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Women and Men Are Now Even in the Jobs Recovery (December 9, 2012)

By Annalyn Kurtz
CNN Money
As of November, both genders have gained back half the jobs they lost in the financial crisis, according to Labor Department data.

Forget the "mancession" or the "he-covery." Men suffered the biggest job losses in the financial crisis, and also gained the most post-recession jobs.

But now, men and women have equal footing in the recovery.

As of November, both genders have gained back half the jobs they lost in the financial crisis, according to Labor Department data.

The recession hit male-dominated industries like construction and manufacturing, far harder than female-dominated industries like health care and education. As a result, men lost 6.2 million jobs between early 2007 and 2010, accounting for two thirds of all the jobs lost in the crisis.

Men have since gained back 3.1 million, or roughly 50%, of all the jobs they lost. Their biggest gains have been in professional jobs, factories making long-lasting goods like autos and machinery, and retail.

Both layoffs and the recovery seem to have caught up with women later than men. By November, women gained a slight edge over men, recovering 53% of the 2.8 million jobs they lost during the financial crisis.

Their biggest gains have been in education and health care, and professional services.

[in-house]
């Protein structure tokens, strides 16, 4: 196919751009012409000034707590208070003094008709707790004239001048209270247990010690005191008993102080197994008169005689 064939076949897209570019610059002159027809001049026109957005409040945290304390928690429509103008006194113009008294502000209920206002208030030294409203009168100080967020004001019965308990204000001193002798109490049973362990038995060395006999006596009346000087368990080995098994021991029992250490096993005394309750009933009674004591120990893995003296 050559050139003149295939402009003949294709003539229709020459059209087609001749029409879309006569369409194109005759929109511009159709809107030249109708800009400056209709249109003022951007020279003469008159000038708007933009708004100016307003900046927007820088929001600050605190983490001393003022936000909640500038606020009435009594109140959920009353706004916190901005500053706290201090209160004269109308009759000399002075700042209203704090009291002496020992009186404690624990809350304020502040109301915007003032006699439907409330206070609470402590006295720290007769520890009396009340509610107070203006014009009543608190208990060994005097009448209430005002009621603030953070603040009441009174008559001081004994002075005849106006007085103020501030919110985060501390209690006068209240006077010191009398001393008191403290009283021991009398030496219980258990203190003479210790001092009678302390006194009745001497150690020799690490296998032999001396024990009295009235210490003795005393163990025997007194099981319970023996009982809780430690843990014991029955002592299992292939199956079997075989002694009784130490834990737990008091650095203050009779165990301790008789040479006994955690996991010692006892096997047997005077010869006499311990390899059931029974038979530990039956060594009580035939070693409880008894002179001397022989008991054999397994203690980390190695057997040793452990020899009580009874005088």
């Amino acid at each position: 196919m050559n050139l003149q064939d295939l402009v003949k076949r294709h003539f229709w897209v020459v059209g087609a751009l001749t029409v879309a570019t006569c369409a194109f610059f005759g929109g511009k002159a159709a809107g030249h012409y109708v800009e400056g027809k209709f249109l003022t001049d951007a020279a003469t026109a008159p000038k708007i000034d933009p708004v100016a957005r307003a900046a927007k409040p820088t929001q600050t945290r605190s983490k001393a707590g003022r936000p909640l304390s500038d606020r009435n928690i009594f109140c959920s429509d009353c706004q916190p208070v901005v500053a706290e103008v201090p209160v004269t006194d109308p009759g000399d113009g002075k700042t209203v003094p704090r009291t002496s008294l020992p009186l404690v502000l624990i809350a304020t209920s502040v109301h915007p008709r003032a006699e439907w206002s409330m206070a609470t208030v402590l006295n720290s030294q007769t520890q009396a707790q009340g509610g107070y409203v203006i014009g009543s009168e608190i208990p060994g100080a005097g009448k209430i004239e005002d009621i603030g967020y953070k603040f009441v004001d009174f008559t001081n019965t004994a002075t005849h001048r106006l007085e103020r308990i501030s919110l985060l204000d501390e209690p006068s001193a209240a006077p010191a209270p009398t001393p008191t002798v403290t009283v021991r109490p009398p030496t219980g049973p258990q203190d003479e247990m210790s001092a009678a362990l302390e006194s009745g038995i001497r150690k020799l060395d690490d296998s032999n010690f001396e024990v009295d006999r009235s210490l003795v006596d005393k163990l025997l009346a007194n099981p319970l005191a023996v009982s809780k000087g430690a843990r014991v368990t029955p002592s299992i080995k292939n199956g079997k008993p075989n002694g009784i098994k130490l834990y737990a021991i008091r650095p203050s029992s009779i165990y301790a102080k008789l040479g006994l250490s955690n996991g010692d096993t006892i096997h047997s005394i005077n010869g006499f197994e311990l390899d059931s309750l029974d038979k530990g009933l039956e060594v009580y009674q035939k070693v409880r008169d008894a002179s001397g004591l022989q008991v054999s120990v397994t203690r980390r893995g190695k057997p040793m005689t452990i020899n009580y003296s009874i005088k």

"We're happy that both men and women are gaining, especially after they were going in different directions in the recession," said Jeff Hayes, a senior research associate with the Institute for Women's Policy Research, who published a short research paper on the data.

Hayes said that the recession has narrowed the gap between the number of men and women workers. At the official start of the recession in December 2007, there were 3.4 million more men working than women. Now that gap is down to 1.7 million.

The gap could narrow further because the job outlook for education and health services is promising. The industry, which is 74% female, didn't skip a beat during the recession, and has been adding jobs consistently for the last five years.

Meanwhile, the outlook for construction hinges on the housing recovery. Construction alone accounted for more than 2 million jobs lost in the crisis, and most of those jobs have still not come back. About 91% of construction workers are men.

The data come from a survey of a 141,000 businesses and government agencies throughout the country. A smaller survey of households, also conducted by the Labor Department, shows similar results for men and even stronger job gains for women.

According to the household data, men had a 7.9% unemployment rate in November, while for women, it was 7.6%.

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